New year’s resolution: stronger passwords

I’ve liked to think my password is pretty strong. It has a good mix of symbols, lowercase letters, capital letters, and numbers. However, you’ve probably already picked up on the biggest problem: like most, I have one password I use for everything. XKCD has a great explanation of why this is a problem. For example, If I’d had an account with Gawker when its servers were compromised last month, I might have been in trouble. For all I know, I already am in trouble from a different site I use having been hacked.

For the new year, no more! My new year’s resolution is to use only unique passwords for all my different accounts online.

To not go crazy trying to remember everything, I’ll be using one stem password that is easy for me to remember (but quite strong on its own) and adding a different suffix related to the site for each account (as Gina Trapani advises). That way I can keep a list of the suffixes (separate from my computer, in a locked place) which could not be used on its own to access my accounts.

For more info on making secure passwords, try Lifehacker’s article “How to Update Your Insecure Passwords and Make Them Easy to Use” or Wikipedia’s page of Guidelines for Strong Passwords.

  • http://basushr.net Shrutarshi Basu

    Ultimately the problem with passwords (or lack thereof) boils down to one thing: we don’t have a way to establish identity online (or in most computer systems for that matter). The matter is further complicated by the fact that we don’t have one single for the whole web. I use one identity when I’m logging into my college website to check grades and another one to post random clippings to my Tumblr and the two *should not* be linked. In an ideal we’d be able to create (and delete) multiple online identities while maintaining a generally anonymous presence and have some software under our control perform the actual authentication procedures.

    Mozilla came up with an interesting concept a few months ago about the browser being a “user agent” where basically your browser handles your (multiple) identities online, but I don’t think they have plans for actually implementing it. I think you can google for the videos.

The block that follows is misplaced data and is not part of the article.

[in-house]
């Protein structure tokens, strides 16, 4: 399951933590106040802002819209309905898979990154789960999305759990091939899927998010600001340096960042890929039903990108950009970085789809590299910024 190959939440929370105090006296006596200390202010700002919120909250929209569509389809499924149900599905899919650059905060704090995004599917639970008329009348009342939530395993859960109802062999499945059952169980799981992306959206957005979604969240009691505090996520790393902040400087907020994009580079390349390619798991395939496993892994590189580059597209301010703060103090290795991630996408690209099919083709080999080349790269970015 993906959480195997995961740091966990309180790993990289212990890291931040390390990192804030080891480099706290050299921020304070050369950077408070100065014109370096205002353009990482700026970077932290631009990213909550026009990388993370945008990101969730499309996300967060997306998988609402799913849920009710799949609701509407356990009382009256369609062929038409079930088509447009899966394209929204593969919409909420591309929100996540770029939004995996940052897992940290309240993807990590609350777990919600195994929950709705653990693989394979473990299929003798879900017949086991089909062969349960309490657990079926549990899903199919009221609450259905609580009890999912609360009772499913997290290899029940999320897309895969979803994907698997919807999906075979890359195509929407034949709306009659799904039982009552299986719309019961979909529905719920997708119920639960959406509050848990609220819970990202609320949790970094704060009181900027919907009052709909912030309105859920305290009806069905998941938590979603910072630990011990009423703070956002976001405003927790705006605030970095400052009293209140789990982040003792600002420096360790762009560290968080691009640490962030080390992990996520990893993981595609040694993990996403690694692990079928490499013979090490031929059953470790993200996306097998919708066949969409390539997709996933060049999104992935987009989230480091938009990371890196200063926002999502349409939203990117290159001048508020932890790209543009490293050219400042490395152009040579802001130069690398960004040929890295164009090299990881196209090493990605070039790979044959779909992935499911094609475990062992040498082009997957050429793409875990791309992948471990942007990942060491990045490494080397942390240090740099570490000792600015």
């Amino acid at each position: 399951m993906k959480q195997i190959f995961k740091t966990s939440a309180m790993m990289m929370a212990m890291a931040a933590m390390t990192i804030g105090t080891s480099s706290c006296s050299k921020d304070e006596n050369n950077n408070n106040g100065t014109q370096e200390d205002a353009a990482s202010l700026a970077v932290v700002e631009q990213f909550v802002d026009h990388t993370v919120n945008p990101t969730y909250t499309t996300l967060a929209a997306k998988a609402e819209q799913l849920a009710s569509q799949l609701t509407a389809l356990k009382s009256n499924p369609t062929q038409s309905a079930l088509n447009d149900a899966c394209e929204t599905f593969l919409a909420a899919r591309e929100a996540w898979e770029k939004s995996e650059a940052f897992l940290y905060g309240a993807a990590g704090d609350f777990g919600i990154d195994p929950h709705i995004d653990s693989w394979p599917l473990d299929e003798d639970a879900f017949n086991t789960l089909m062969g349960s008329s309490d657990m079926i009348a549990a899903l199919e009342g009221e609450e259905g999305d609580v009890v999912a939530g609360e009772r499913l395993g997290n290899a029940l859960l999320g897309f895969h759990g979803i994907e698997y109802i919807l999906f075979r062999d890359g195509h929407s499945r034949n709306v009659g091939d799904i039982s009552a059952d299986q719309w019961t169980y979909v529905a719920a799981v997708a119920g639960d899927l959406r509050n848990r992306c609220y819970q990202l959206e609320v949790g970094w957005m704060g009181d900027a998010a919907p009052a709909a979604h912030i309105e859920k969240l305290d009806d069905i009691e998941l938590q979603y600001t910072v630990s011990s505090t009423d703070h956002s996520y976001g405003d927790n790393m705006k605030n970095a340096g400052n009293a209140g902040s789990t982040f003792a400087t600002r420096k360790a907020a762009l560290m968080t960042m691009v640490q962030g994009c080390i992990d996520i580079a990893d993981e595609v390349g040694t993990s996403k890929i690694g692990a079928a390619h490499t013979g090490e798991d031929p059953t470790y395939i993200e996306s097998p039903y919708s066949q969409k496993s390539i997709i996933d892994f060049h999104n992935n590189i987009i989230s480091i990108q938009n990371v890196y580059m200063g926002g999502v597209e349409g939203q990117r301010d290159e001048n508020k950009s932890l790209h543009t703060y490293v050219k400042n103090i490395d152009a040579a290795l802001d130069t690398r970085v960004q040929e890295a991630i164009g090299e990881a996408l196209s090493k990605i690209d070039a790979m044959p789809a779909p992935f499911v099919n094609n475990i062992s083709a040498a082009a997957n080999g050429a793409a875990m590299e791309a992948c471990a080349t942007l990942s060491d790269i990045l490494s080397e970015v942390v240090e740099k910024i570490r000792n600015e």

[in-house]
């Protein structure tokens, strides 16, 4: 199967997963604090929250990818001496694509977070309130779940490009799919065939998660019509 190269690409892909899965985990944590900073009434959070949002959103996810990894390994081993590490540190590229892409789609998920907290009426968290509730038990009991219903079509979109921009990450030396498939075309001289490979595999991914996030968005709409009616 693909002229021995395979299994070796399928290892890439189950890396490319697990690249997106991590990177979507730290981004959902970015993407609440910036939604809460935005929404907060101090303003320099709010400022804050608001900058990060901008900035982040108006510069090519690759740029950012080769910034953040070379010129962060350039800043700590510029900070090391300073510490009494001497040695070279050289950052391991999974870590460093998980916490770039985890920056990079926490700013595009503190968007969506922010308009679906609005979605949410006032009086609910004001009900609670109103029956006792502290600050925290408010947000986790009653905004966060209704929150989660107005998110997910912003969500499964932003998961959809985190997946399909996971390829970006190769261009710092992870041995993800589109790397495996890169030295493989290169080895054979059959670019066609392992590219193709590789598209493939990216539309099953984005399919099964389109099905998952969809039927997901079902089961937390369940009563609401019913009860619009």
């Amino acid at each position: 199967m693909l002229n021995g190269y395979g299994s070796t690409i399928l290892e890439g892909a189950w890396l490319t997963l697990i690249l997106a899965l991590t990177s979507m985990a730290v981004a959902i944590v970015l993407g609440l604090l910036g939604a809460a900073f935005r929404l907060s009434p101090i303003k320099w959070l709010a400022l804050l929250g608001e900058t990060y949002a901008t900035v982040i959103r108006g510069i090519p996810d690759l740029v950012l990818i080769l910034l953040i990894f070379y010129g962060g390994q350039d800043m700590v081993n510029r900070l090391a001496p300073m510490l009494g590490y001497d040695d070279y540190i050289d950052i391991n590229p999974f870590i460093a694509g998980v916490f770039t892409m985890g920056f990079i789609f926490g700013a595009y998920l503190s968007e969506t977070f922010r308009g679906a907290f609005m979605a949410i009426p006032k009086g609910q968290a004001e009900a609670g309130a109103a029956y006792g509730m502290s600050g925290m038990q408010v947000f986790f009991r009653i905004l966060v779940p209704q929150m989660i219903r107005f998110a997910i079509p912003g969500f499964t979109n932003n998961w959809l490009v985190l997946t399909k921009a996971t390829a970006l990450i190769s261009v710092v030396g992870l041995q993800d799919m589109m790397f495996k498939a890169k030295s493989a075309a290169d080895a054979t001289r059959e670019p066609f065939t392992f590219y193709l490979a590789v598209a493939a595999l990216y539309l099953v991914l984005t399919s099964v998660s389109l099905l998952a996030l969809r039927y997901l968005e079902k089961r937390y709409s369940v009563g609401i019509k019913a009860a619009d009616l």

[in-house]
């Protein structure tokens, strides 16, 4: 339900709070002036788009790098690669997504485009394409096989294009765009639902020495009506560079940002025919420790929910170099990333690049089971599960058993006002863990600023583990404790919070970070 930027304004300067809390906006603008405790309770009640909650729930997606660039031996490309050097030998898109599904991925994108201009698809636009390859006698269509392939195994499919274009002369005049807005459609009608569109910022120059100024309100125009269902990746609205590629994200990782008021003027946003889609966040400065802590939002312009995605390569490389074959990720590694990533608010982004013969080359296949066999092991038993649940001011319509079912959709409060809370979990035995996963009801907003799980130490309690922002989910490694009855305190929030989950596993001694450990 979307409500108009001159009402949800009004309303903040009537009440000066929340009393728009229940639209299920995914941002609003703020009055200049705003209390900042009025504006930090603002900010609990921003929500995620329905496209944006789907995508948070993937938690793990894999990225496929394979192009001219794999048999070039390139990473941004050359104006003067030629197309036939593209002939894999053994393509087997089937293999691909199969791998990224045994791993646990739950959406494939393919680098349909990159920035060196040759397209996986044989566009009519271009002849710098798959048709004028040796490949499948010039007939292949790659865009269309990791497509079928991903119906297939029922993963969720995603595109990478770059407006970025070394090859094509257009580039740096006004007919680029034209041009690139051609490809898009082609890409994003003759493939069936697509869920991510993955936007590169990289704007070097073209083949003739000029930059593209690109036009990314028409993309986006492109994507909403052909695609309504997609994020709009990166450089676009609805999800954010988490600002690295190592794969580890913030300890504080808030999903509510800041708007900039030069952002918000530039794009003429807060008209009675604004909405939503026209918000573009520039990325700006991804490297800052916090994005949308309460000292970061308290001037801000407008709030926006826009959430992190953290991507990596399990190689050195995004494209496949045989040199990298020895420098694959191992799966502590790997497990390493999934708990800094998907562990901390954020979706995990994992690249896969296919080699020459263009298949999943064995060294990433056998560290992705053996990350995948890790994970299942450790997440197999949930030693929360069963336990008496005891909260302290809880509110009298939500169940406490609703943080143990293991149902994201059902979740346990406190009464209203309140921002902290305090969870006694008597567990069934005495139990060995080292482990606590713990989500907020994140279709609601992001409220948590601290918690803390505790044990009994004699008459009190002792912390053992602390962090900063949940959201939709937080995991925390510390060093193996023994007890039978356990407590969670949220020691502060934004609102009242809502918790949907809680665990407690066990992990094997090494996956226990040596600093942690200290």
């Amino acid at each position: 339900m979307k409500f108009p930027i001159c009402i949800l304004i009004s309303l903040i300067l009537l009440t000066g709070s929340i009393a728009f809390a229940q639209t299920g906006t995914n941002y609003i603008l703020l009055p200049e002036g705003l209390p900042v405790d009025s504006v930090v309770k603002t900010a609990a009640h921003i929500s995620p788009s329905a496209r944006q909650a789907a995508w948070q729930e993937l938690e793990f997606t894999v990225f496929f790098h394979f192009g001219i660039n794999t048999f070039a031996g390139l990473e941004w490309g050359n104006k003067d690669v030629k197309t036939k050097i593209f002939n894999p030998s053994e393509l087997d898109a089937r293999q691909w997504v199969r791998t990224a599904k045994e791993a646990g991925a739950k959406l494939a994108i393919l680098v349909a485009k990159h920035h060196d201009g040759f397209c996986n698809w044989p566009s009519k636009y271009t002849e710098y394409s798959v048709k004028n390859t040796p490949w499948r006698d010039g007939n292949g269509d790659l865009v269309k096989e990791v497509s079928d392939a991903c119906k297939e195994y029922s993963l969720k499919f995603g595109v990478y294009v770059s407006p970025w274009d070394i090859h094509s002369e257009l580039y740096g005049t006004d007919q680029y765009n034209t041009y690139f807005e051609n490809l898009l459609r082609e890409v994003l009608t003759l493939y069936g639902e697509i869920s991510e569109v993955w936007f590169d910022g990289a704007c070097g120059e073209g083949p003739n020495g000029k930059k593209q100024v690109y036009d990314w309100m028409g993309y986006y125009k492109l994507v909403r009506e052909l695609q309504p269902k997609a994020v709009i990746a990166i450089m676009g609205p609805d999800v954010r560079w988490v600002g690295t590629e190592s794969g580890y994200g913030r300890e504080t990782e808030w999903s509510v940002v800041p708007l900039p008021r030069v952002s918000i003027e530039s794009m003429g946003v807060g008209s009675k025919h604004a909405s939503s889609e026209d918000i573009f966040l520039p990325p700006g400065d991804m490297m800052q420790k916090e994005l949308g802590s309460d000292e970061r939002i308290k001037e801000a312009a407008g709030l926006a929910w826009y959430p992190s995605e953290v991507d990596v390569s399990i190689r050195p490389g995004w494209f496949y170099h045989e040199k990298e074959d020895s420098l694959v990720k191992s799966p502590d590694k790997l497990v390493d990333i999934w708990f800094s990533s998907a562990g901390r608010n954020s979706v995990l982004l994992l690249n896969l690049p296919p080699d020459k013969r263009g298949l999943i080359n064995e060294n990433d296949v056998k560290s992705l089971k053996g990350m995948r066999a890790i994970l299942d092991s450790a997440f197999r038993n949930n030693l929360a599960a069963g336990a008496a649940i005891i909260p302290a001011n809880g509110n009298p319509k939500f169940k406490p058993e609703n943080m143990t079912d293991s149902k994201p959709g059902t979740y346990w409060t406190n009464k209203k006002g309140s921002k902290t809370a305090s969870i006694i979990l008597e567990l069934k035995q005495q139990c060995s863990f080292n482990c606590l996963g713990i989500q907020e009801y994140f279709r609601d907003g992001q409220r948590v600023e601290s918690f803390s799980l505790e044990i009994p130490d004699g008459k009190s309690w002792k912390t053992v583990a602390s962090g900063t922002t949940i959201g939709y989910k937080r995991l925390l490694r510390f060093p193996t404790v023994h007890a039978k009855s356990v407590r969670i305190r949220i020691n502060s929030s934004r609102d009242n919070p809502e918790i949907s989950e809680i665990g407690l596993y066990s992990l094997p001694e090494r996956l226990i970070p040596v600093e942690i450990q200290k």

While we’re stuck with passwords, I do use a base+unique system for my passwords too, though I have more than one base as well.

  • Philip

    I think you’re doing it wrong! that’s an even bigger mess! and it still is easily breakable if someone gets just on of the passwords of one site as gawker and access to the text file on your laptop.
    I believe the easy and more secure is a three-tier level (two, three, four, up to you…)
    So i use:
    – a single, very easy to remember, password to everything of unimportance, just as webforums, news sites, blogs, and everyhthing i don’t find valuable on its own. So someone had the trouble of getting my zdnet comment posting account. so what. enjoy. i’l have it reset in the morning or simply create a new one…
    – on or two more hard ones, reusable or tradable between applications for the more crucial stuff as various Messaging, skype, amazon (i use a temporary, usable only once credit card so i’m not particulary worried about that) and some other site with real value to me.
    – and then on the top level, individual for each site, usable only once on this level (they can go down to the second) for my banks websites, my emails accounts, and something like other professional accounts that are a reall pain on the ass if i lost them.

    So all summed together i will have something like 10 passwords or less to remember of which one i know by heart, two or three are just standard and i can try them all on a login if i got it wrong at the first time and just the crucial ones are the ones i have to memorize. And these are quite complicated but still easily rememberable for me.

    Now, i do switch them time to time, 6 months or so, and just keep a shot lived backup scribbled on a small post-it on my desk, on my unreadable letter and with abbreviations and something that don’t makethem easy to understand.

    So there you got it. a simple, secure for what it matters, system designed for humans…
    The mistake on the articles you’ve mention was going from the opposite of using the same password on “every site” to using a different password for “every site”.. that’s mind breaking.